posted by eriko at 7:56 AM on April 16, 2005

I just got back from a trip to the Amazon, and learned to my dismay that long clothing is only really helpful if it's light colored. The mosquitos swarmed around me in my dark blue and gray clothing, and bit me whenever they could get through the layers or find exposed skin. However, my roommate's long white clothing seemed to attract orders of magnitude fewer mosquitos.

I accidentally proved DEET's effectiveness when I failed to apply it to one area and got dozens of bites there and very few elsewhere. It doesn't get rid of the cloud of mosquitos, but it does discourage them from biting. But I have no information about the health effects of using a lot of it.
posted by aneel at 8:24 AM on April 16, 2005

Consumer Reports and other reputable agencies have tested the (relatively new) devices that produce CO2 to attract mosquitos and then vacuums them in. They aren't cheap (here's one for around $500, for example) , but they are effective. The larger the unit (the more area that is protected), the more expensive, of course.

The older (different technology) attract-most-insects-and-fry-them machines, by contrast, kill indiscriminately (including good insects) and aren't particularly effective for mosquitos.
posted by WestCoaster at 8:27 AM on April 16, 2005

Response by poster: caddis: I worry about mosquitos when I sleep because that "....bzzzzzzzzZZZZZZZ----- (imagined sucking noises)" sound they make can easily keep me up an entire night.

The fan idea is fantastic. How strong a flow is required if a cieling fan can do the job? With the coils, what are they made of, and is that also something one probably shouldn't be inhaling every day for 7 weeks?

Great answers, everyone
posted by sirion at 10:45 AM on April 16, 2005

Diet and DEET. Diet because there are some foods that seem to attract mosquitoes, DEET because it's the only thing that actually does work. And, yes, it's dangerous when over-used.

My solution to that is two-fold:
1. I put DEET on cotton fabric, not my skin.
2. I got bit so bloody much during one DEETless excursion that I no longer have an immune reaction to mosquito bites. I assume I still get bit, but I don't itch.

If I am where the mosquitos are as thick as water, I wear netting. Check www.mec.ca and you'll find that there are whole-body-suits of the stuff.
posted by five fresh fish at 10:50 AM on April 16, 2005

The good coils are made with pythrium (sp?), which in turn is made from African Daisies, IIRC.

It isn't healthy for you.
posted by five fresh fish at 10:50 AM on April 16, 2005

I work outside all day long with lots of bugs around. I never use bug repellent because I hate slathering the stuff on every 3 or 4 hours. I wear long sleeves, pants, sunglasses and a hat and I keep moving. If you pick the right clothes (i.e. that breathe well) this could work very well for hiking. While camping in buggy areas I make a smokey fire which keeps the bugs out. Other than that I've heard about a substance called Neem that's supposed to work as well as Deet. It's plant based and way less toxic.

I've read that bug zappers and CO2 traps only attract more bugs to the area and aren't very effective.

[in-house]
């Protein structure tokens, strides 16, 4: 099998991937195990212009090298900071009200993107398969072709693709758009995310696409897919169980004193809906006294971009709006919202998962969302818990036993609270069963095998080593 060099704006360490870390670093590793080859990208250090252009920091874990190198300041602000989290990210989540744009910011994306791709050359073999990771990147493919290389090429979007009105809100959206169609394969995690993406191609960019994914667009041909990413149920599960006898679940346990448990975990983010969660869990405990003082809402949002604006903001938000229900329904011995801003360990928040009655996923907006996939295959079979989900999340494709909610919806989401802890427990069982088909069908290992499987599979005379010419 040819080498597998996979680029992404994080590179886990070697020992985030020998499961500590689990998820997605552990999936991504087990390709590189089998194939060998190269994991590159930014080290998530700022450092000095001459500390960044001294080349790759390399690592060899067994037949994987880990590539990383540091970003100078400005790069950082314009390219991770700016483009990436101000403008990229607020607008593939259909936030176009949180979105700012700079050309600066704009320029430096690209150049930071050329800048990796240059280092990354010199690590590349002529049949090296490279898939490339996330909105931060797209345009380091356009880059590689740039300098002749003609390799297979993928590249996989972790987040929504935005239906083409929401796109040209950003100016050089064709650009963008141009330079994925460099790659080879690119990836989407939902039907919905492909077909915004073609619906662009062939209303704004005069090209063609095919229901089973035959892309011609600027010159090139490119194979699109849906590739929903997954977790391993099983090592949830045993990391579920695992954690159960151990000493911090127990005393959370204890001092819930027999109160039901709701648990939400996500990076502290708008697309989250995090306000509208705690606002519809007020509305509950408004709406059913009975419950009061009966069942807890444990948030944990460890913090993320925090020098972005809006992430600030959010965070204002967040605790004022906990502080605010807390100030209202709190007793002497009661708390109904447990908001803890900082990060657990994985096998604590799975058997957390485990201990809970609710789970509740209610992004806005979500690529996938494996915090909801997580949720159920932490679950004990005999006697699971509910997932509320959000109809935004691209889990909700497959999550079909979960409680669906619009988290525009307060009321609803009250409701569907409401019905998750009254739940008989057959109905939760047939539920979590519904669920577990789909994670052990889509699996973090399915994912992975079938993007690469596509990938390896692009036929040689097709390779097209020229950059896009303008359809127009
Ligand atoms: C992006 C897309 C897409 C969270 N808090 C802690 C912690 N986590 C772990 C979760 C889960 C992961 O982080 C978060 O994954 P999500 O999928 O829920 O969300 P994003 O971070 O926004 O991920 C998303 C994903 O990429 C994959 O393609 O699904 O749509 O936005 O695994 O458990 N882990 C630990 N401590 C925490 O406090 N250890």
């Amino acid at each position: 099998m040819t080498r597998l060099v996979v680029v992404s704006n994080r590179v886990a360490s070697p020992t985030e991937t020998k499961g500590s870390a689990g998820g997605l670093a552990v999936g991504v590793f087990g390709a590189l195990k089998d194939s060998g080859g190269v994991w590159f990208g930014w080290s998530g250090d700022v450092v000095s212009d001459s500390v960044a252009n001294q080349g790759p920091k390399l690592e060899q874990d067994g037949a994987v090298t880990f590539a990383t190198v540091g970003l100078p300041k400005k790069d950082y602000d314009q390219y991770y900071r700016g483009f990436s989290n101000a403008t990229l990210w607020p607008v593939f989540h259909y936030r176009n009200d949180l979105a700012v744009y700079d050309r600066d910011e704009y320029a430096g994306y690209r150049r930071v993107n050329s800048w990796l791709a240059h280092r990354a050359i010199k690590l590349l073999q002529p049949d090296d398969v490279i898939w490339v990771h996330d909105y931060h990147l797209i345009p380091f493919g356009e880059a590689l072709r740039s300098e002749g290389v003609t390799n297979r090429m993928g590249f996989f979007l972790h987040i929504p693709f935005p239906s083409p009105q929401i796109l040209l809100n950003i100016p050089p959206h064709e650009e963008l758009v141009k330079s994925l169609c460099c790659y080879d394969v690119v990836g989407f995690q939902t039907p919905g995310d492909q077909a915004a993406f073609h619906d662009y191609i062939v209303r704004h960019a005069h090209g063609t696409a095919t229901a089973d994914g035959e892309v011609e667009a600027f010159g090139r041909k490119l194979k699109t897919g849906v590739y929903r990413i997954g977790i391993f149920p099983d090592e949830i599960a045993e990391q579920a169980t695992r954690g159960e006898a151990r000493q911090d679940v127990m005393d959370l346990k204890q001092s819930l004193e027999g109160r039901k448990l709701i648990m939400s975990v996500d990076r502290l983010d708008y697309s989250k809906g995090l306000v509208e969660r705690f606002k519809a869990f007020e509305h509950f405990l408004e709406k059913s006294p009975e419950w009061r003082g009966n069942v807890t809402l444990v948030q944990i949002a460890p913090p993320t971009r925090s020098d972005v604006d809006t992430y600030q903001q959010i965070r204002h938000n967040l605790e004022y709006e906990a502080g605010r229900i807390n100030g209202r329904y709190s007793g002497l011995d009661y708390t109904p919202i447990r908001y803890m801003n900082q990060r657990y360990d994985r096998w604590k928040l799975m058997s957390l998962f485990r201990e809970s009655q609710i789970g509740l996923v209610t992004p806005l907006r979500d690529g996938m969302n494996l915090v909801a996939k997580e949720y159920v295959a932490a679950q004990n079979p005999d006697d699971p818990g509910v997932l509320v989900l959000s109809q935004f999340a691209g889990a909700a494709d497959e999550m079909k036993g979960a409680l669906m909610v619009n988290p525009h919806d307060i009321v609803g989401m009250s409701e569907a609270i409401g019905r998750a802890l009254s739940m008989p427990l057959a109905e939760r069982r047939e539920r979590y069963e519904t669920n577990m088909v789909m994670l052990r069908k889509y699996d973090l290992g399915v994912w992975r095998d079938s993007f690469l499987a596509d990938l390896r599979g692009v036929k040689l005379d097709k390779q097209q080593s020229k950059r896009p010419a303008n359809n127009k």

posted by recurve at 10:57 AM on April 16, 2005

Another choice is getting clothing that has insect repellent built into the material. Ex Officio makes a line of clothes with permethrin bonded to the material.

It's a bit more pricey than the normal Ex Officio stuff (about $10-$15 more) but if you're not into covering your entire body in strange chemicals, it works quite nicely.
posted by ordu at 11:44 AM on April 16, 2005

I've read that bug zappers and CO2 traps only attract more bugs to the area and aren't very effective.

Of course, it's possible that there's an external reason that I don't know about, but a CO2 trap appears to have drastically reduced the number of mosquitos in my folks' backyard in Maine. I would have no qualms recommending one for anyone who has a mosquito problem.
posted by Mayor Curley at 12:56 PM on April 16, 2005

DEET won't help with the buzzing of bugs that you hear at night, at least not much. They will still buzz around the room and around your head; they just won't bite. To stop the buzz keep them away with screens. They really shouldn't be getting into your house if you do not leave the screens open. Raid works to kill any that might get in (more a problem with flies than with mosquitos) but who wants that sprayed in the house. Mosquitos are slow; swat 'em.
posted by caddis at 5:06 AM on April 17, 2005

sirion, in case you are still reading this, it looks like there are some viable alternatives to DEET.

From this CNN article:

However, recent studies prompted CDC officials to broaden the recommendations. The CDC says picaridin is "often comparable with DEET products of similar concentration" and oil of lemon eucalyptus provides protection time "similar to low-concentration DEET products in two recent studies."

Consumers tend to like picaridin repellents because they are more pleasant to the skin and don't have the odor that DEET repellents have. And oil of lemon eucalyptus is a natural ingredient, which appeals to those who don't like the thought of putting chemicals on their skin, said Angela Proctor, a product manager for the Cutter line of insect repellents by Spectrum Brands.

posted by caddis at 6:44 AM on April 29, 2005